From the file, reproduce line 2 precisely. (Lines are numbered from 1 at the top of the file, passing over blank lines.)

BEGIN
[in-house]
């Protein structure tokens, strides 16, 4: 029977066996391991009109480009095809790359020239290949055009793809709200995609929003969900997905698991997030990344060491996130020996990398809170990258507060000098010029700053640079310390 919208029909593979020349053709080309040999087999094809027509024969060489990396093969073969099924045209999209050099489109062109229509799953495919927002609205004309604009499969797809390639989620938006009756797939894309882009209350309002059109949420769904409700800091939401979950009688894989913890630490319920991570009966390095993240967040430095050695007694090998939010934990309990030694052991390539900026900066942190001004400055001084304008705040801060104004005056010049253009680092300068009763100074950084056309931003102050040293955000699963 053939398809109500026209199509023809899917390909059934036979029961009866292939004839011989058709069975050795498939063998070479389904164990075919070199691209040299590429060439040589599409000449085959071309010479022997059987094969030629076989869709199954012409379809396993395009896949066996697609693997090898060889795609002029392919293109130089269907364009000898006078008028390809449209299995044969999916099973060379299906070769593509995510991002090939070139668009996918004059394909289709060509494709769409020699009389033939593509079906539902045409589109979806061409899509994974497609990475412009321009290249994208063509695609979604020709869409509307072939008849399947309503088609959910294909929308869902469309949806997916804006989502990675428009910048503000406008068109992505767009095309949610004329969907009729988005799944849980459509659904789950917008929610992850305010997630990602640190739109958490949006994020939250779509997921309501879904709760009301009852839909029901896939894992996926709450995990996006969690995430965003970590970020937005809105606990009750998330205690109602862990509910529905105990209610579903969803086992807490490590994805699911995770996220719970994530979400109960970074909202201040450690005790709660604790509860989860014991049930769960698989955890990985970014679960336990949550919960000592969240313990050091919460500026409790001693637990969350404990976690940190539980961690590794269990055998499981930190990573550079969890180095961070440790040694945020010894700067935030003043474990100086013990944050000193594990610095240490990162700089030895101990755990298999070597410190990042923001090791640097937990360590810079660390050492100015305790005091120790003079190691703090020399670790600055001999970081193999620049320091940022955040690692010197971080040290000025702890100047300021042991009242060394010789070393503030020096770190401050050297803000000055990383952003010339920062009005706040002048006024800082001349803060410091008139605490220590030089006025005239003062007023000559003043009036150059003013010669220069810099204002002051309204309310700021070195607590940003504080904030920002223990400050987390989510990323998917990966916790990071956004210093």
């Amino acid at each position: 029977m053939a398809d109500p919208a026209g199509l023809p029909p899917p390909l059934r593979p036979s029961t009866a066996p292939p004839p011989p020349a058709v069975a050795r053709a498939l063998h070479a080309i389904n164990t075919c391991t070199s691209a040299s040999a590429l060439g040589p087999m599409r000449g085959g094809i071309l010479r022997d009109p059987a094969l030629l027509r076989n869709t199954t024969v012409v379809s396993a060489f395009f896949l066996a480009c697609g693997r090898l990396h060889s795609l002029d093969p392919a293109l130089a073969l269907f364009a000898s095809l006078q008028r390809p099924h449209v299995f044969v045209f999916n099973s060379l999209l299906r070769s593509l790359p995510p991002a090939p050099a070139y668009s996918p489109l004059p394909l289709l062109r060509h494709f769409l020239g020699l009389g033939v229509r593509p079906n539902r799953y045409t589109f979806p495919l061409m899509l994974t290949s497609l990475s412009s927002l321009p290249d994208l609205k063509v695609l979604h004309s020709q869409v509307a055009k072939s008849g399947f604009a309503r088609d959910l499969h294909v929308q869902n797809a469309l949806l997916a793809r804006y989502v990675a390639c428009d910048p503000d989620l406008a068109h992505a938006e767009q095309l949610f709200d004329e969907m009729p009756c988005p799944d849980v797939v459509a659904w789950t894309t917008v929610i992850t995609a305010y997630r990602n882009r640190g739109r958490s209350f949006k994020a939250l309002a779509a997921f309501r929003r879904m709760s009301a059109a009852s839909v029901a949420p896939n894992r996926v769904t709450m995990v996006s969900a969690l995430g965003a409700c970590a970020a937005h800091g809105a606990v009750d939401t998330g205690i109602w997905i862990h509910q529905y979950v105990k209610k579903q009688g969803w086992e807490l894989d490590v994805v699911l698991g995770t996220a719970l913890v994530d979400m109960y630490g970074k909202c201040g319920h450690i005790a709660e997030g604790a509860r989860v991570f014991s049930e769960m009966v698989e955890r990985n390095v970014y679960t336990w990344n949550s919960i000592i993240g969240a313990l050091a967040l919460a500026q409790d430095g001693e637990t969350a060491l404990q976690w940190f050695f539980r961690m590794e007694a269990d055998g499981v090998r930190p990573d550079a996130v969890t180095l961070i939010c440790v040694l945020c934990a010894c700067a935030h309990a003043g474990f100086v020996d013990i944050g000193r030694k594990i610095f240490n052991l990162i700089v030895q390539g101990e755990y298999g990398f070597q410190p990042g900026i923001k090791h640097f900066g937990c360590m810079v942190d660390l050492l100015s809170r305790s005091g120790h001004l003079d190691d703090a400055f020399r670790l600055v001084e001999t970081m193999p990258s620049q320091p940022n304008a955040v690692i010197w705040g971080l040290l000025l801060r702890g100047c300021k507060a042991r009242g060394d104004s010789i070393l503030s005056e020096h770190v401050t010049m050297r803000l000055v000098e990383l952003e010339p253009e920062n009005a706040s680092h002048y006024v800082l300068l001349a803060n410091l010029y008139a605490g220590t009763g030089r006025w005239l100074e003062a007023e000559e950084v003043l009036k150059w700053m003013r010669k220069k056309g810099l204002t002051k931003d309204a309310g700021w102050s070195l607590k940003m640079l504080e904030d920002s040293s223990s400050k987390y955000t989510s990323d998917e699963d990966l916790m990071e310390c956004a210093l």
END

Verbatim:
């Protein structure tokens, strides 16, 4: 029977066996391991009109480009095809790359020239290949055009793809709200995609929003969900997905698991997030990344060491996130020996990398809170990258507060000098010029700053640079310390 919208029909593979020349053709080309040999087999094809027509024969060489990396093969073969099924045209999209050099489109062109229509799953495919927002609205004309604009499969797809390639989620938006009756797939894309882009209350309002059109949420769904409700800091939401979950009688894989913890630490319920991570009966390095993240967040430095050695007694090998939010934990309990030694052991390539900026900066942190001004400055001084304008705040801060104004005056010049253009680092300068009763100074950084056309931003102050040293955000699963 053939398809109500026209199509023809899917390909059934036979029961009866292939004839011989058709069975050795498939063998070479389904164990075919070199691209040299590429060439040589599409000449085959071309010479022997059987094969030629076989869709199954012409379809396993395009896949066996697609693997090898060889795609002029392919293109130089269907364009000898006078008028390809449209299995044969999916099973060379299906070769593509995510991002090939070139668009996918004059394909289709060509494709769409020699009389033939593509079906539902045409589109979806061409899509994974497609990475412009321009290249994208063509695609979604020709869409509307072939008849399947309503088609959910294909929308869902469309949806997916804006989502990675428009910048503000406008068109992505767009095309949610004329969907009729988005799944849980459509659904789950917008929610992850305010997630990602640190739109958490949006994020939250779509997921309501879904709760009301009852839909029901896939894992996926709450995990996006969690995430965003970590970020937005809105606990009750998330205690109602862990509910529905105990209610579903969803086992807490490590994805699911995770996220719970994530979400109960970074909202201040450690005790709660604790509860989860014991049930769960698989955890990985970014679960336990949550919960000592969240313990050091919460500026409790001693637990969350404990976690940190539980961690590794269990055998499981930190990573550079969890180095961070440790040694945020010894700067935030003043474990100086013990944050000193594990610095240490990162700089030895101990755990298999070597410190990042923001090791640097937990360590810079660390050492100015305790005091120790003079190691703090020399670790600055001999970081193999620049320091940022955040690692010197971080040290000025702890100047300021042991009242060394010789070393503030020096770190401050050297803000000055990383952003010339920062009005706040002048006024800082001349803060410091008139605490220590030089006025005239003062007023000559003043009036150059003013010669220069810099204002002051309204309310700021070195607590940003504080904030920002223990400050987390989510990323998917990966916790990071956004210093």